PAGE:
The Secret To Better Education… Is Dumb Robots?
from the surprise... dept
A year ago, in writing about innovation in education, I mentioned an observation I had about learning, combined with a prediction about how technology could help revolutionize education in a good way:
One of the other lessons I learned in teaching (and in tutoring before that) was that the best way to truly master a subject is to teach it yourself, and have people asking you to explain it back to them. This is why I’m not joking up above when I talk about the possibilities of having certain subjects taught by other students as well. You might think you fully understand a subject, but just wait until people start asking questions (similarly, despite quite a bit of study in the subject, my full “understanding” of certain aspects of information economics didn’t become really clear until I had to explain them repeatedly via this blog). And, of course, it need not be students teaching students — but you could have software designed to act like a “learning” student, where the student has to “teach” the software.
It appears that others have had the same idea… and been doing some studies about it. Via TechCrunch, we learn of some new research, by Shizuko Matsuzoe and Fumihide Tanaka at the University of Tsukuba, Japan, that found that when students “taught” a “dumb” robot, they learned a subject much better (in this case, it was Japanese students learning English):
Matsuzoe and Tanaka found that the children did best when the robot appeared to learn from them. This also made the children more likely to want to continue learning with the robot.
They note that most traditional “educational” robots tend to work in the other direction… acting as “teachers” for the kids. But those appear to not be nearly as effective as when you flip the relationship. As I found back when I taught, having people continually ask you questions to clarify their own understanding forces you to truly understand the subject yourself at a much deeper level than if you’re just a “student.”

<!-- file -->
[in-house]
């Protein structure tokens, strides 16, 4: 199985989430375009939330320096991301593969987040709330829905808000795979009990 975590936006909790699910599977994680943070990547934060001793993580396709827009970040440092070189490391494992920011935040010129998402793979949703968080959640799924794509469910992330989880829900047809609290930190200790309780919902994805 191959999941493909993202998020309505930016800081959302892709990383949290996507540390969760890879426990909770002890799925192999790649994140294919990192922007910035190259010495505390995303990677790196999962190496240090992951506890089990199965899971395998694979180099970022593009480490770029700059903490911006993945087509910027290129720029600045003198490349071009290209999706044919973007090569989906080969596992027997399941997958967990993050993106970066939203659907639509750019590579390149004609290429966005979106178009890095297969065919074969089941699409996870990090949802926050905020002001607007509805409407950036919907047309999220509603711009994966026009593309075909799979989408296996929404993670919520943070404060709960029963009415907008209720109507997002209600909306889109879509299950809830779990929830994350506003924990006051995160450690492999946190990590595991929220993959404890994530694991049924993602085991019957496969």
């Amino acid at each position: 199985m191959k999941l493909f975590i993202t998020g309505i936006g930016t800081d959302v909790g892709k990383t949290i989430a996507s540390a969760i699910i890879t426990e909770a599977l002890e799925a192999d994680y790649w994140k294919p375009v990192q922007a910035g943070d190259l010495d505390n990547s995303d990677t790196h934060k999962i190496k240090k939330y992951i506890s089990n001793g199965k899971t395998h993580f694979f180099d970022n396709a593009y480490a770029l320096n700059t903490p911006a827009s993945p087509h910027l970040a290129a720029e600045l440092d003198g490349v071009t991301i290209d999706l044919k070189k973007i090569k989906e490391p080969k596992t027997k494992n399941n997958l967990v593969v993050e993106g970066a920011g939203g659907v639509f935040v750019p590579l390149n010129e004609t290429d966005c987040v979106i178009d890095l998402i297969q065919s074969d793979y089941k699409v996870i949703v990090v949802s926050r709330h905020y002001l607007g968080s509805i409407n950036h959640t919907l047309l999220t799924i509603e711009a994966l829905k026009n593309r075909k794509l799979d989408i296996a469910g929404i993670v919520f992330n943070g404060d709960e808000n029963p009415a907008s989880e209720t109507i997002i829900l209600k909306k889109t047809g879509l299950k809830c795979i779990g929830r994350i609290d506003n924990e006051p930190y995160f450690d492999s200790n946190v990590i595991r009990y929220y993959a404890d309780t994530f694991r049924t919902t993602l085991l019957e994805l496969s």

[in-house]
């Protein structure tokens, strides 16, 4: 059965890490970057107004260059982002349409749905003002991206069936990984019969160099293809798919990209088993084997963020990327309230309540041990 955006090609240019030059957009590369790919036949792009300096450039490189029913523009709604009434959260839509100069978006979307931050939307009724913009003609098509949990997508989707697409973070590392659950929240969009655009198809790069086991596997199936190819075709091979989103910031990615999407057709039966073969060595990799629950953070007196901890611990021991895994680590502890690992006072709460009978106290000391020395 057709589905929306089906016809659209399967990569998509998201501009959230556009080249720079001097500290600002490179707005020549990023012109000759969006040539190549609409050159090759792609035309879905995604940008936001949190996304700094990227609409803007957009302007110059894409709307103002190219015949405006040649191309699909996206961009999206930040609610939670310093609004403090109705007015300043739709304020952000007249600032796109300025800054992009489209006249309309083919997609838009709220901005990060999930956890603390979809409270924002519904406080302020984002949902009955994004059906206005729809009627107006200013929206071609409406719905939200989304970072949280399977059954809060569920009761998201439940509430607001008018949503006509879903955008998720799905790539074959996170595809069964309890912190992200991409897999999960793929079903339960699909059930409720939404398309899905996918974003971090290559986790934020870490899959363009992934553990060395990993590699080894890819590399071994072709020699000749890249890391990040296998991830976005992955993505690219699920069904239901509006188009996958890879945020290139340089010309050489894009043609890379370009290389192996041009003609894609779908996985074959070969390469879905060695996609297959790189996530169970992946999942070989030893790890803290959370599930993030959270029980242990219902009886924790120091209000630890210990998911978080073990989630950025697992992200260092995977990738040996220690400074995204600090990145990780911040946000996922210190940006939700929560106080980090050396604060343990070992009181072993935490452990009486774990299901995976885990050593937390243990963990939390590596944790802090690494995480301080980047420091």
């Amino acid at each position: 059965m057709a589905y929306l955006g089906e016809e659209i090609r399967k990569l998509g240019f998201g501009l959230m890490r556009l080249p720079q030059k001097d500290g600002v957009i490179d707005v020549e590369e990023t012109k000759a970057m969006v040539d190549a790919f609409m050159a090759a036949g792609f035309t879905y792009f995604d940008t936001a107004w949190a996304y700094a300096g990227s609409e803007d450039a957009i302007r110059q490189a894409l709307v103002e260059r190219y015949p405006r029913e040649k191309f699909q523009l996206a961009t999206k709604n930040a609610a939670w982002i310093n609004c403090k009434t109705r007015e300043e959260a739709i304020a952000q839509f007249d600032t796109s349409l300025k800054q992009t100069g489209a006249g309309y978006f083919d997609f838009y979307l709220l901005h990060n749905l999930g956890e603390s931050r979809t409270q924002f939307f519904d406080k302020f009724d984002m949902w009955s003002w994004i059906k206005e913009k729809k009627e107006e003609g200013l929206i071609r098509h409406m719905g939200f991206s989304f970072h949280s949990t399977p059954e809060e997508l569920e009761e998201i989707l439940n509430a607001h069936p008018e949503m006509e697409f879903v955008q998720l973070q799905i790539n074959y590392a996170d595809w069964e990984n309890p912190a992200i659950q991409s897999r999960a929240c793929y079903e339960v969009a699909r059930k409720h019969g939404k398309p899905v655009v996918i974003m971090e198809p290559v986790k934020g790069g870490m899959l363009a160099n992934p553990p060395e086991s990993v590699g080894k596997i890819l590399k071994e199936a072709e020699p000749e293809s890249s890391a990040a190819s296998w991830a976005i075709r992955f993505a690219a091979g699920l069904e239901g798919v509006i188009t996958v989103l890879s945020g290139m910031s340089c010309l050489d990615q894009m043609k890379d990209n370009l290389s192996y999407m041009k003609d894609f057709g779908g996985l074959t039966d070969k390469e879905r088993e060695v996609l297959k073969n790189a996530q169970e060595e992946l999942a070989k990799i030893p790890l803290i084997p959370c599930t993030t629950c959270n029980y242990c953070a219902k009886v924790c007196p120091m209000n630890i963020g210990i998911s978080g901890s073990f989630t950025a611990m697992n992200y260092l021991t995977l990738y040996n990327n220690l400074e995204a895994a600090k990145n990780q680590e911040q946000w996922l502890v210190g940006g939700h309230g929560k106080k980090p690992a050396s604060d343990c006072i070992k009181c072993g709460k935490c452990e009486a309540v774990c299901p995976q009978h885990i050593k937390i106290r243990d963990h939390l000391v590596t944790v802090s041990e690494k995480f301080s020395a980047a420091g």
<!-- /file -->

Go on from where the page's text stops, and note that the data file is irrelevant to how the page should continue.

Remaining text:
You can take a look at the full study over here (which, it’s great to see, is published under a Creative Commons Attribution 3.0 License). And there are some really interesting findings. First, the difference in performance with and without the robot is pretty significant:
Contrary to our initial assumption, the average percentage of questions answered correctly was in fact higher than the results obtained on the day of the experiment (we predicted that it would have been lower because the children might have forgotten the learned verbs). Subsequent interviews with parents (details in Section 6.3.3) provided us with some clues for this result. Most parents told us that their children appeared to enjoy the experience of teaching the care-receiving robot so much that he or she continued to play the game at home, even after several days, weeks, and wherever similar objects were found.
While this is still early research, it’s definitely encouraging, and hopefully more people will start to explore similar ideas. Teaching kids by having them teach others could be a really effective way to create a much deeper level of understanding within students, rather than just teaching them to learn by rote.